There will be NFL football on a Saturday again, and this time it is on Christmas Day. We’ll have a nice day of sports to enjoy between the two-game NFL slate and the usual Christmas NBA action. We have some excellent contests throughout the industry, including a million dollars up-top on DraftKings. We will also have single-game showdown contests for each game. This analysis applies to the two-game slate, but much can be used for the single-game NFL showdown contests as well. Let’s get into it.
CLE (19.25) @ GB (26.75)
Here we have what should be Baker Mayfield and the Browns going into Green Bay to take on the Aaron Rodgers-led Packers. Mayfield is not guaranteed to play, nor is Jarvis Landry, but they are both eligible to come off the COVID list and should be active. The Packers are sizable favorites and should take care of business here. I would expect ownership to reflect this, although ownership projections have yet to be updated throughout the industry. Rodgers should be a popular QB option here, while Mayfield would serve as a GPP leverage play. You do get a considerable discount on Mayfield and gain a lot of freedom to spend up elsewhere in your lineup by using him. If he were to have a good game, it could pay off in droves.
The only legitimately relevant running backs in this game are Nick Chubb, Aaron Jones, and AJ Dillon. D’Ernest Johnson will get a little bit of work for Cleveland but is a deep tournament flier at best. Both teams have been relatively attackable on the ground, so this is a good spot for their respective running games. Chubb is the most appealing option as he will get the majority of the work barring injury. The Green Bay backfield has become very muddy lately. AJ Dillon is taking on closer to co-lead back responsibilities alongside Aaron Jones. It is pretty hard to trust either of them, and I wouldn’t be surprised to see the field gravitate toward Dillon at his cheaper price tag. It wouldn’t be the most ridiculous thing in the world to play both of them on a two-game slate. This will be an unusual construction that much of the field will shy away from, giving us some leverage in GPPs.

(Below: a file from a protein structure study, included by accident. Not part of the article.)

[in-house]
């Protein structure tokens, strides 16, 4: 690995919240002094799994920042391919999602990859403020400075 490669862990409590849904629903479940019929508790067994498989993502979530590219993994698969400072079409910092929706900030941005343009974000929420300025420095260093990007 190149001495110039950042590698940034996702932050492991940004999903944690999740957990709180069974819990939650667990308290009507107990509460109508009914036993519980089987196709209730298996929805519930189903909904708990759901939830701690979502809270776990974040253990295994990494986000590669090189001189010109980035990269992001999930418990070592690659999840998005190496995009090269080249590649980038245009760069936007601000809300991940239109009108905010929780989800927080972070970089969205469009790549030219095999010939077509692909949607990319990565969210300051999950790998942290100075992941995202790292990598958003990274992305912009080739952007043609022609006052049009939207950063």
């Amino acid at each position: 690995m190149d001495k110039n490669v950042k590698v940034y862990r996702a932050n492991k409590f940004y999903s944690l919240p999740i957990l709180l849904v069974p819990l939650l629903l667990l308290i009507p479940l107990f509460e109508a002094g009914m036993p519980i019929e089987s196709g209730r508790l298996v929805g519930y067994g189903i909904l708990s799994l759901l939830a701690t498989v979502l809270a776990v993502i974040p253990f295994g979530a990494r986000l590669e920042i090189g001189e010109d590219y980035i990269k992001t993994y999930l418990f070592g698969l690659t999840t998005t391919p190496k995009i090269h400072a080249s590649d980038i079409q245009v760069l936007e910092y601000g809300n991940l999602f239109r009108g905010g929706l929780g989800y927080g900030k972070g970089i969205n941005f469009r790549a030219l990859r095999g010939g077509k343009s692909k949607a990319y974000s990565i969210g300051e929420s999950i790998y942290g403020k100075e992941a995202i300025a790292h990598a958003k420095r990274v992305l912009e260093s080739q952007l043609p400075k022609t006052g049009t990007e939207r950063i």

In the receiving game, Davante Adams should be the top spend-up on the slate and one of, if not the most rostered player overall. There aren’t a lot of stars to pay up for, and Adams fits the bill. Like Cooper Kupp on Tuesday’s two-game slate, I wouldn’t be surprised to see ownership in the 90% range, so playing or not playing Adams is a crucial question in GPPs. Allen Lazard has taken on a somewhat more consistent role for Green Bay of late and is a decent secondary option. Marquez Valdes-Scantling may or may not play, depending on if he clears the COVID protocols. Assuming Valdes-Scantling does take the field, Green Bay’s receiving options other than Davante Adams become thinner. One could take a pure tournament flier on Equanimeous St. Brown and hope he breaks off a huge play, mainly if Valdes-Scantling is out. The Browns passing game leaves much to be desired, but we should see reasonable ownership on Jarvis Landry due to the sheer lack of options on the two-gamer. Donovan Peoples-Jones and Rashard Higgins are tournament options at best.
There isn’t a ton to love at the tight end position here, considering both teams employ timeshares. David Njoku and Austin Hooper share snaps for the Browns, while Josiah Deguara and Marcedes Lewis split work for Green Bay. On a two-game slate, anything can happen, and any of these guys can have big games, but they aren’t great options in a vacuum.